Resilience in the Maritime Domain – Confronting Asymmetric Threats
The resilience of the Gulf is intimately tied to the maritime domain, which connects the states on both sides of the Arabian Gulf, not just to one another, but also to the Indian Ocean and some of the strategically most important waterways in the world. Beyond the secure export of hydrocarbons, the maritime domain affects all security domains of the abutting states of the Gulf and is therefore the centre of gravity of a regional security complex that is held together by the maritime domain. Amid rising unconventional challenges to the maritime domain from both state and non-state actors, who are employing a range of asymmetric means to disrupt stability, absolute security in the maritime domain might be hard to achieve. Thus, this conference intends to look at the concept of resilience in the maritime domain, which prioritizes means and ways for actors in the maritime domain to withstand challenges without critically failing. Thereby, the debate will revolve around both operational and strategic means and ways of increasing resilience in the maritime domain in the Arabian Gulf and connected waterways.
Dr. Andreas Krieg
Dr. Andreas Krieg is an assistant professor in Security Studies at King’s College London and a fellow at King’s Institute of Middle Eastern Studies, currently seconded to the UK Defence Academy and the Royal College of Defence Studies where he applies his subject matter expertise to professional military education. Between 2013 and 2017 he was based with King’s in Qatar providing professional military education to officers from Gulf Cooperation Council militaries. In his research Andreas has focused on a variety of different subjects relating to the academic discipline of Security Studies. Over the past ten year Dr Krieg has researched subjects relating to Conflict Studies and non-state violence with a particular focus on the Middle East and North Africa (MENA) region. His most recent books focused on the changing nature of civil-security sector relations amid a growing commercialization of security as well as on the nexus between security and socio-politics in the Middle East after the Arab Spring. His most recent publications are “Divided Gulf – The Anatomy of a Crisis” with Palgrave and “Surrogate Warfare – The Transformation of War in the 21st Century” with Georgetown University Press. Outside of academia, Dr Krieg’s has been able to draw on his expertise on Middle East security as a political risk consultant for governmental and commercial clients in the MENA region and Europe. He is the director of MENA analtyica Ltd, a London-based political risk consultancy firm.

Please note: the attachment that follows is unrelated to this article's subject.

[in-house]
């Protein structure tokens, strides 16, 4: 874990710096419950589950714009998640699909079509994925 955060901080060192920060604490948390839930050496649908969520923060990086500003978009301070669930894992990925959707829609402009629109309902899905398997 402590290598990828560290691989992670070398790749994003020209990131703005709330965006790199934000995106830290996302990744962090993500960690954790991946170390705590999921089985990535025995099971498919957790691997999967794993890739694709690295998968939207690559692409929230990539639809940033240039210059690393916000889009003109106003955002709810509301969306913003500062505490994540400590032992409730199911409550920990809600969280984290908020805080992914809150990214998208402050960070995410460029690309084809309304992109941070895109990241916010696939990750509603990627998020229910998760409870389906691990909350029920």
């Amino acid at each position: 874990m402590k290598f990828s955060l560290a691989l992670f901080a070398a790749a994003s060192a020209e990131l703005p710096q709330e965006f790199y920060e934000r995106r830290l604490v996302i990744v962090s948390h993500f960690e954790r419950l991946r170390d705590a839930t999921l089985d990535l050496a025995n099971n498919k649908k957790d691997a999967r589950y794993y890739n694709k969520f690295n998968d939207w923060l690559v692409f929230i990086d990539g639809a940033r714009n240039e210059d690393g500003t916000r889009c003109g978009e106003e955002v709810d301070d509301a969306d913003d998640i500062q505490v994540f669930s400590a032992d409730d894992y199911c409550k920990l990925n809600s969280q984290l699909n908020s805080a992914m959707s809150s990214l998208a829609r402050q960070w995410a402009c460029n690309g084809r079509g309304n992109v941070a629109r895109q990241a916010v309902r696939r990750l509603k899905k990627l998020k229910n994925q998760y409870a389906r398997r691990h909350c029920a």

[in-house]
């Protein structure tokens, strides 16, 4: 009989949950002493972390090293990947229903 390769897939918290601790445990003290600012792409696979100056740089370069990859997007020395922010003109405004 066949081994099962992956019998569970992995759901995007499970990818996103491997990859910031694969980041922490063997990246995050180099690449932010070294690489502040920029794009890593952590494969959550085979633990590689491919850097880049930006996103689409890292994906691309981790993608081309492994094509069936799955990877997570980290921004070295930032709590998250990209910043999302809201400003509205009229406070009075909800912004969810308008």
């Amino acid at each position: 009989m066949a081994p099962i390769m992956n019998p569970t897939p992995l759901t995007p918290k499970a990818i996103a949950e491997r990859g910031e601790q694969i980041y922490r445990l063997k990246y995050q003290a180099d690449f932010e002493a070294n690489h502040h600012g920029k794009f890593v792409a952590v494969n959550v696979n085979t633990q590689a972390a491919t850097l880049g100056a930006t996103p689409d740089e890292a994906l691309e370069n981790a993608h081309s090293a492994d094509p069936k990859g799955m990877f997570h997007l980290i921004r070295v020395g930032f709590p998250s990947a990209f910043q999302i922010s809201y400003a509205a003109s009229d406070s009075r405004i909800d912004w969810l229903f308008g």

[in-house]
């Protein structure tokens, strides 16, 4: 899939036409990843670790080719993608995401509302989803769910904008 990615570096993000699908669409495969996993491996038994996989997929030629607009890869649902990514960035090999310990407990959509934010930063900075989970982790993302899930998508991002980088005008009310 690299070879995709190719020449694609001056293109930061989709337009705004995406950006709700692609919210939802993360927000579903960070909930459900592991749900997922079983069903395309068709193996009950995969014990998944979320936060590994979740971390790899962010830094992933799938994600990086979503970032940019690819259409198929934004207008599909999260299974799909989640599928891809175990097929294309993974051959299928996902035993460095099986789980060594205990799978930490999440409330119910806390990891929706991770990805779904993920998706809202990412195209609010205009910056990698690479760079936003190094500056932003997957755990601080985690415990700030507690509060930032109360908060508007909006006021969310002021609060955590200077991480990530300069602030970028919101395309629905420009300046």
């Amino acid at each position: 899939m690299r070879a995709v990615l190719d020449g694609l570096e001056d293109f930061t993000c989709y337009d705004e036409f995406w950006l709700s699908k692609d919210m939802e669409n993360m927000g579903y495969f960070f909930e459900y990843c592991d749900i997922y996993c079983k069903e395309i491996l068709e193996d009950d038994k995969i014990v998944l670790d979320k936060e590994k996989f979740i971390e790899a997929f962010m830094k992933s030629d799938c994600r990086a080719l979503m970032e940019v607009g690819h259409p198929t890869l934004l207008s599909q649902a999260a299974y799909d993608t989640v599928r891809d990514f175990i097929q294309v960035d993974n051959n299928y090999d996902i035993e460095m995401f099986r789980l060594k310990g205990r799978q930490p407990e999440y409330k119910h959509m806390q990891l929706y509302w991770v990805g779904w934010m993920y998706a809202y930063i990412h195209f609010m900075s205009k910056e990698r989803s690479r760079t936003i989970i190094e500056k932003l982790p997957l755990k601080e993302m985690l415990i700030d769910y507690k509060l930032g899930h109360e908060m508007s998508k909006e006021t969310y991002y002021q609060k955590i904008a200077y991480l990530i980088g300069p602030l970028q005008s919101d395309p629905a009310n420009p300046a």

The Middle East Naval Commanders Conference (MENC) was first launched at the Doha International Maritime Defence Exhibition and Conference (DIMDEX) in 2008 and has since grown into a fixture of the event’s programme. MENC continues to attract thought leaders from across the globe and inspire discussions on the latest regional and international trends in maritime defence and security.
This section provides a summary of the main MENC conference highlights throughout the years.
DIMDEX 2008: “Challenges, Capabilities and Co-operation”
DIMDEX 2010: “Delivering Security at Sea: Policy, Technology and Operations”
DIMDEX 2012: “The Strategic Importance of Maritime Security in Protecting the Global Economy: The Role of Technology and Naval Co-operation in Security Trade at Sea”
DIMDEX 2014: “Maritime Domain Spotlight – MENA region and International Strategic Trends”
DIMDEX 2016: “The Maritime Domain — The Centre of Gravity for the Regional Security Complex of the Arabian Gulf”
DIMDEX 2018: “Building Capabilities in Challenging Environments Through Visionary International Military Cooperation and Defence Engagement”
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